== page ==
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Tesla Reports Record Revenue for 2022, With 1.31 Million EVs Sold


Tesla’s finished 2022 on a tear, bolstered by recent price reductions for its stable of electric sedans and SUVs. The automaker’s full-year 2022 earnings statement, released at the close of market Wednesday, revealed it delivered 405,278 electric cars in the fourth quarter — up from 343,830 deliveries in the previous quarter. This brings Tesla’s total deliveries in 2022 to 1.31 million cars, which is a record high for the brand and 40% growth year-over-year, but also just short of its own goal of 1.4 million deliveries.

In Tesla’s earnings release, it notes that the average sale price for its vehicles has “generally been on a downward trajectory for many years.” The automaker reduced prices by up to 20% on its lineup of electric cars late last year — a move spurred partially by reduced demand but also to get the Model 3 and Model Y under the $55,000 qualification cap for the $7,500 electric sedan federal tax credit included in last year’s Inflation Reduction Act.

Read more: What Biden’s Proposed EV Charging Standards Mean

Investors weren’t super happy with the price cuts, but Elon Musk posited that more affordable Teslas is a good thing.

“It’s always been our goal to make cars affordable to as many people as possible,” Tesla’s CEO said in a call Wednesday with investors. “So I’m glad that we’re able to do so.”

The automaker reports that the average sale price of a Tesla has halved between 2017 and 2022 and will likely continue to fall. That’s partially due to price drops, but mostly thanks to the less expensive Models 3 and Y now making up the lion’s share of Tesla’s production and deliveries. In 2018, they accounted for just over half of Tesla’s 254,530 sales; today they’re around 95% of the 1.31 million Tesla cars sold in 2022. 

Large factory in the desert

This week, Tesla announced a multibillion dollar investment to expand its Nevada Gigafactory.


Tesla

Despite the decreasing average transaction price, Tesla said it’s improved its operating margins from a negative 14% to a positive 17% over the period of 2017 to 2022, crediting the same shift to models that cost less to produce, as well as its investment in localized, more efficient factories. Earlier this week, Tesla announced a new $3.6 billion investment in its Nevada Gigafactory, adding two new factories to the facility: A 100GWh factory will support enough production of its 4680 battery cells for up to 1.5 million light duty electric vehicles annually. Meanwhile, a high-volume Semi factory will eventually produce Tesla’s full-electric commercial truck.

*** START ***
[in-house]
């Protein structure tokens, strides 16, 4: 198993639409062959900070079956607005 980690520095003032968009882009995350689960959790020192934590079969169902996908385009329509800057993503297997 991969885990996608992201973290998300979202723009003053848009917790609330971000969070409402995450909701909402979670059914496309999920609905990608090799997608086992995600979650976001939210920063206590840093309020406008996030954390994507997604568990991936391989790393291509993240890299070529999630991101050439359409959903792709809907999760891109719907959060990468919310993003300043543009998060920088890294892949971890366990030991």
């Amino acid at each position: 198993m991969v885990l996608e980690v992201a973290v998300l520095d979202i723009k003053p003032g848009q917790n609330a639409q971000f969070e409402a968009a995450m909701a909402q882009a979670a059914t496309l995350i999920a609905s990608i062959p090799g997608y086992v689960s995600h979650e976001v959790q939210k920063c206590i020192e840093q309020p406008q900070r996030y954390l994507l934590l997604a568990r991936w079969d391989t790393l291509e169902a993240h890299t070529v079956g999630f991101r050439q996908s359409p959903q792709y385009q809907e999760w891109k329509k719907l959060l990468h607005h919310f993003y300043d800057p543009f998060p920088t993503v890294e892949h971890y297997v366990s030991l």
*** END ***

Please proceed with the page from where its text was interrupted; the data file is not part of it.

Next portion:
Tesla also projects that software-related profits, after-sales and services will take up some of the slack of lower transaction prices. “While we continue to execute on innovations to reduce the cost of manufacturing and operations,” the investor deck states, “over time, we expect our hardware-related profits to be accompanied with an acceleration of software-related profits.”

Last year, Tesla also released its Full Self-Driving Beta to around 400,000 customers in the US and Canada who paid for the driver-assistance software, and while that launch hasn’t been without controversy, it’s an important step in the automaker’s plan to accelerate its software-related earnings. FSD, as of a September 2022 price hike, is a $15,000 add-on on top of the cost of the vehicle. (We note, as always, there are no self-driving cars currently for sale.)

“I’ve always said that Tesla is as much a software company as a hardware company, but Tesla is really one of the world’s most leading AI companies, both on the software side and the hardware side,” Musk said on the investor call. “As we get closer and closer to solving real world AI — this is the thing that has order-of-magnitude potential for Tesla.”

Tesla sees the rollout of its $15,000 FSD upgrade as an accelerator for profit.


Tesla

Used car sales, revenue from paid supercharging and growth in its brick-and-mortar service and mobile service fleets also contribute to “much of the profit in 2022,” according to the report. Meanwhile, outside of vehicle-related growth, Tesla also saw increases in its energy storage (152%) and solar energy (18%) businesses. In total, Tesla posted a net profit of $3.7 billion, or $1.07 a share, compared with $2.32 billion, or 68 cents a share, in the fourth quarter. Revenue rose by 37.2% to $24.4 billion.

Looking forward, Tesla expects its growth streak to continue, predicting 1.8 million cars sold in 2023. A long time coming, Cybertruck production is expected to begin later this year in Texas, with more details due at the automaker’s Investor Day event on March 1. Meanwhile, the Tesla Semi has entered pilot production in Nevada, with the first few examples delivered to PepsiCo late last year.

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